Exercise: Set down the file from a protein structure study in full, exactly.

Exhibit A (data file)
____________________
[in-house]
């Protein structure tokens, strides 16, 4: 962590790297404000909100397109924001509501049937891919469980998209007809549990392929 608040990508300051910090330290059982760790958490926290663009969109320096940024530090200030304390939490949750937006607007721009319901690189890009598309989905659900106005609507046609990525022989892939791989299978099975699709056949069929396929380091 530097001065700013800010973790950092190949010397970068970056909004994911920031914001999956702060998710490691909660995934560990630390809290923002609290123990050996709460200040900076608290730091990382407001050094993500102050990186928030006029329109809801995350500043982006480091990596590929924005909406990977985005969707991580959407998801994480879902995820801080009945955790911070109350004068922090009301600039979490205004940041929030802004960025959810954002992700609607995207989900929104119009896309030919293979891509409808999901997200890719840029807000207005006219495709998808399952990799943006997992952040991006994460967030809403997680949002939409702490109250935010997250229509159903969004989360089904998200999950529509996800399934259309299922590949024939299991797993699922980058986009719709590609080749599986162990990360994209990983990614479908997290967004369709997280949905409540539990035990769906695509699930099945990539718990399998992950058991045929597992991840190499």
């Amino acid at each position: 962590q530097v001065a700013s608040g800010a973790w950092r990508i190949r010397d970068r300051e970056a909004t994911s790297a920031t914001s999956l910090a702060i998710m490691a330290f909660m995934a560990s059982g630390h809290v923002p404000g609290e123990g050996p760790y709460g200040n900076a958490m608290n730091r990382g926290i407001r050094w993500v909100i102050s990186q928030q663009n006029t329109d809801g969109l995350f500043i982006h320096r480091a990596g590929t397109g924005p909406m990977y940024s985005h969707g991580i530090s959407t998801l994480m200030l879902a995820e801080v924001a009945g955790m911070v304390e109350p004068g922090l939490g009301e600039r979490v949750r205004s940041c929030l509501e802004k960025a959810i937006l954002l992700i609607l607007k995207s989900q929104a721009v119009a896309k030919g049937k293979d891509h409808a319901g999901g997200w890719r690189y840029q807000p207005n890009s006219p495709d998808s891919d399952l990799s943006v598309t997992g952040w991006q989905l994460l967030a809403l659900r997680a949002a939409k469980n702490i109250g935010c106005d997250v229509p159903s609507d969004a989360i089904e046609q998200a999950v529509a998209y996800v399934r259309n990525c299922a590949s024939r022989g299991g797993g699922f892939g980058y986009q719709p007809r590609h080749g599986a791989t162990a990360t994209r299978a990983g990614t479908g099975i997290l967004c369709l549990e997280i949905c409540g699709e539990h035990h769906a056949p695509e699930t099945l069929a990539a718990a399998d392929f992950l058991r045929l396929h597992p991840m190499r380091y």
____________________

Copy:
[in-house]
């Protein structure tokens, strides 16, 4: 962590790297404000909100397109924001509501049937891919469980998209007809549990392929 608040990508300051910090330290059982760790958490926290663009969109320096940024530090200030304390939490949750937006607007721009319901690189890009598309989905659900106005609507046609990525022989892939791989299978099975699709056949069929396929380091 530097001065700013800010973790950092190949010397970068970056909004994911920031914001999956702060998710490691909660995934560990630390809290923002609290123990050996709460200040900076608290730091990382407001050094993500102050990186928030006029329109809801995350500043982006480091990596590929924005909406990977985005969707991580959407998801994480879902995820801080009945955790911070109350004068922090009301600039979490205004940041929030802004960025959810954002992700609607995207989900929104119009896309030919293979891509409808999901997200890719840029807000207005006219495709998808399952990799943006997992952040991006994460967030809403997680949002939409702490109250935010997250229509159903969004989360089904998200999950529509996800399934259309299922590949024939299991797993699922980058986009719709590609080749599986162990990360994209990983990614479908997290967004369709997280949905409540539990035990769906695509699930099945990539718990399998992950058991045929597992991840190499």
């Amino acid at each position: 962590q530097v001065a700013s608040g800010a973790w950092r990508i190949r010397d970068r300051e970056a909004t994911s790297a920031t914001s999956l910090a702060i998710m490691a330290f909660m995934a560990s059982g630390h809290v923002p404000g609290e123990g050996p760790y709460g200040n900076a958490m608290n730091r990382g926290i407001r050094w993500v909100i102050s990186q928030q663009n006029t329109d809801g969109l995350f500043i982006h320096r480091a990596g590929t397109g924005p909406m990977y940024s985005h969707g991580i530090s959407t998801l994480m200030l879902a995820e801080v924001a009945g955790m911070v304390e109350p004068g922090l939490g009301e600039r979490v949750r205004s940041c929030l509501e802004k960025a959810i937006l954002l992700i609607l607007k995207s989900q929104a721009v119009a896309k030919g049937k293979d891509h409808a319901g999901g997200w890719r690189y840029q807000p207005n890009s006219p495709d998808s891919d399952l990799s943006v598309t997992g952040w991006q989905l994460l967030a809403l659900r997680a949002a939409k469980n702490i109250g935010c106005d997250v229509p159903s609507d969004a989360i089904e046609q998200a999950v529509a998209y996800v399934r259309n990525c299922a590949s024939r022989g299991g797993g699922f892939g980058y986009q719709p007809r590609h080749g599986a791989t162990a990360t994209r299978a990983g990614t479908g099975i997290l967004c369709l549990e997280i949905c409540g699709e539990h035990h769906a056949p695509e699930t099945l069929a990539a718990a399998d392929f992950l058991r045929l396929h597992p991840m190499r380091y």